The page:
This is a MIDI controller that is based on the Ondes Martenot.
The Ondes Martenot is a French electronic instrument that was invented in the 1920s. It is a synthesizer that uses a pulley system for controlling and playing notes. Instead of discrete notes like a piano, the stringed pulleys allowed the users to slide between notes and octaves without “steps”. It is very similar to a Theremin, except that there is a physical interface rather than playing in air.
My project utilizes Serial communication to route MIDI messages into a synthesizer program to mimic the sound and interface of the Ondes Martenot.
For my variation, I wanted to capture the feel and vibrato capabilities of the ringed pulley
system. The main components of my project was an Arduino and a 10 turn potentiometer. The
Arduino uses analogread() to measure the voltage of the potentiomenter and maps that to a range
between 0 and 1023. The 10-turn capability allows for more precise control, a larger resolution,
and essentially more note capabilities.
The shaft of the potentiomenter is attached to a plastic pulley. A string connects the four pulleys of the project together. A spring is connected in the string loop to keep everything in tension and minimize slippage. A wooden ring is also tied in the loop for the user to slide with.
Other hardware components include
- Microswitch for on/off
- Slide potentiomenter for volume control
- Row of 24 LEDs
- Three 8-bit shift registers
When the microswitch is pressed, the synthesizer plays the note Middle-C. The potentiometer controls the pitchbend amount of the played note. Sliding the ring right shifts the note to a higher octave. Sliding the ring to the left shifts the note to a lower octave.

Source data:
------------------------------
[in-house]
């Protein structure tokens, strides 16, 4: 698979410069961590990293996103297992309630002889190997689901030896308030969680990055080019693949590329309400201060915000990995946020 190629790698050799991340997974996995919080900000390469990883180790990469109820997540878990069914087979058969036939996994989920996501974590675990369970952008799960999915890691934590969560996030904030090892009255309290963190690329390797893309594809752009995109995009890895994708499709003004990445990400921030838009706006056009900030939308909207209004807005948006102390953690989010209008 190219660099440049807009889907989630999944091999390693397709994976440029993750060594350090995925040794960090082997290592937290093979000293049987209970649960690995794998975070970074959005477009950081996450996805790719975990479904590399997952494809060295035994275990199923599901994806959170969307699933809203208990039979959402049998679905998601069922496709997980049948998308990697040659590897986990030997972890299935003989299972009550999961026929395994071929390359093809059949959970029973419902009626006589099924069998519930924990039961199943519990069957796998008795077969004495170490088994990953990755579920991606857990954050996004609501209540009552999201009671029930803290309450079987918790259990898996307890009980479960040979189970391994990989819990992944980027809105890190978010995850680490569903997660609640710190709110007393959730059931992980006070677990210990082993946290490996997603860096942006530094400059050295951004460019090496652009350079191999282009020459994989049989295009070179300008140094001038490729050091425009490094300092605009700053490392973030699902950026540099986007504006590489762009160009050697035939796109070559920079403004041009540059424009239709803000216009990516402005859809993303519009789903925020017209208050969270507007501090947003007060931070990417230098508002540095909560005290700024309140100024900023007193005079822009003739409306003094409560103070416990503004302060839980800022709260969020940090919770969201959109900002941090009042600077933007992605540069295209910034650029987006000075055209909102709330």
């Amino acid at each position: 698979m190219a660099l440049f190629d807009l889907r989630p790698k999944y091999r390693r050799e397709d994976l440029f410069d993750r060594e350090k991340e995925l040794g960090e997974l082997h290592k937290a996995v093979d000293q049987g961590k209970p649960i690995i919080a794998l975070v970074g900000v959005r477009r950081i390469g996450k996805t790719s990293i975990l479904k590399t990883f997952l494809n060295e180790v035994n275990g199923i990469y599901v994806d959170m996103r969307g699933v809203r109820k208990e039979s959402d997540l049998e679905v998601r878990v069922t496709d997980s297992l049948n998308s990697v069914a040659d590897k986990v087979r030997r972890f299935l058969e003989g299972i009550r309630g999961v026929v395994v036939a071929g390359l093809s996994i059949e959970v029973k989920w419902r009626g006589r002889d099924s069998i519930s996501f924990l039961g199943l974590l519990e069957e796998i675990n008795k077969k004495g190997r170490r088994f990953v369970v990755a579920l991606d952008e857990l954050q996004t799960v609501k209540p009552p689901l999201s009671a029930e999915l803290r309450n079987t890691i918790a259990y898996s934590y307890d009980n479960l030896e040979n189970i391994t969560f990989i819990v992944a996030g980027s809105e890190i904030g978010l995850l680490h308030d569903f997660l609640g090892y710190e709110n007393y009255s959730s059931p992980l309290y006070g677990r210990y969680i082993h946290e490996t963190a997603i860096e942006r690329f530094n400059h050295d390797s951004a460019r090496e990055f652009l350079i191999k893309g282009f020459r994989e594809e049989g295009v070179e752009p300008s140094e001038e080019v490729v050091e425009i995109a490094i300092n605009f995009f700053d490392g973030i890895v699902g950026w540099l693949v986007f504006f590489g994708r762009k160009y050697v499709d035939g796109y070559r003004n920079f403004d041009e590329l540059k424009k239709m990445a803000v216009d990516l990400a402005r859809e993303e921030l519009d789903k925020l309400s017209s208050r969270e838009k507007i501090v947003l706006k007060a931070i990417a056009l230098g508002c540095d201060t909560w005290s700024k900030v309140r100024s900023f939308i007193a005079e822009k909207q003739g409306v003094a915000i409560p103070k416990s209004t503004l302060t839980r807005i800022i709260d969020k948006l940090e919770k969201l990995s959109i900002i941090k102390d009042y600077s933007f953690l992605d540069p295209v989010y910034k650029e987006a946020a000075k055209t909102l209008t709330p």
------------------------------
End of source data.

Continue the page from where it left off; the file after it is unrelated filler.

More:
The 24 LEDs are mapped to the current pitchbend amount. The 0-1023 resolution of the potentiometer is subdivided into 24 sub-intervals. A LED lights up when the pitchbend value is within its subinterval. The LEDs are controlled by three daisy-chained 8-bit shift registers.
On the embedded-code side, the Arduino reads digital values from the various potentiometers and translates them to MIDI messages. A MIDI message is essentially a 8-bit number, of which the the first 4 bits correspond to a certain command. The last 4 bits correspond to the value to operate the command on. For example, 1001xxxx is a NoteOn event. The remaining 4 bits determine the note that is played.
The Arduino sends these sequences into the Serial port of the computer via USB. A program called “Hairless-midi” routes the Serial port output to a MIDI port. The MIDI port is then configured with synthesizer software to play the notes. I am using KORG M1 because it had the highest pitchbend capabilities so that I could cover more octaves.
This MIDI controller project is alright for the most part. A notable problem I had is that the string slips from the pulley during slides. This results in inconsistencies when playing notes. A specific position on the board won’t always match with a specific pitchbend. The string and pulley have to be reset between playing sessions.
For the next version of this project, I plan to ditch the potentiometer all together and replace it with a soft touch strip. A touch strip is essentially a potentiometer, where its resistance is controlled by pressure along the strip. With this, I would eliminate the pulley slide problem without losing the feel and vibrato of the Ondes Martenot.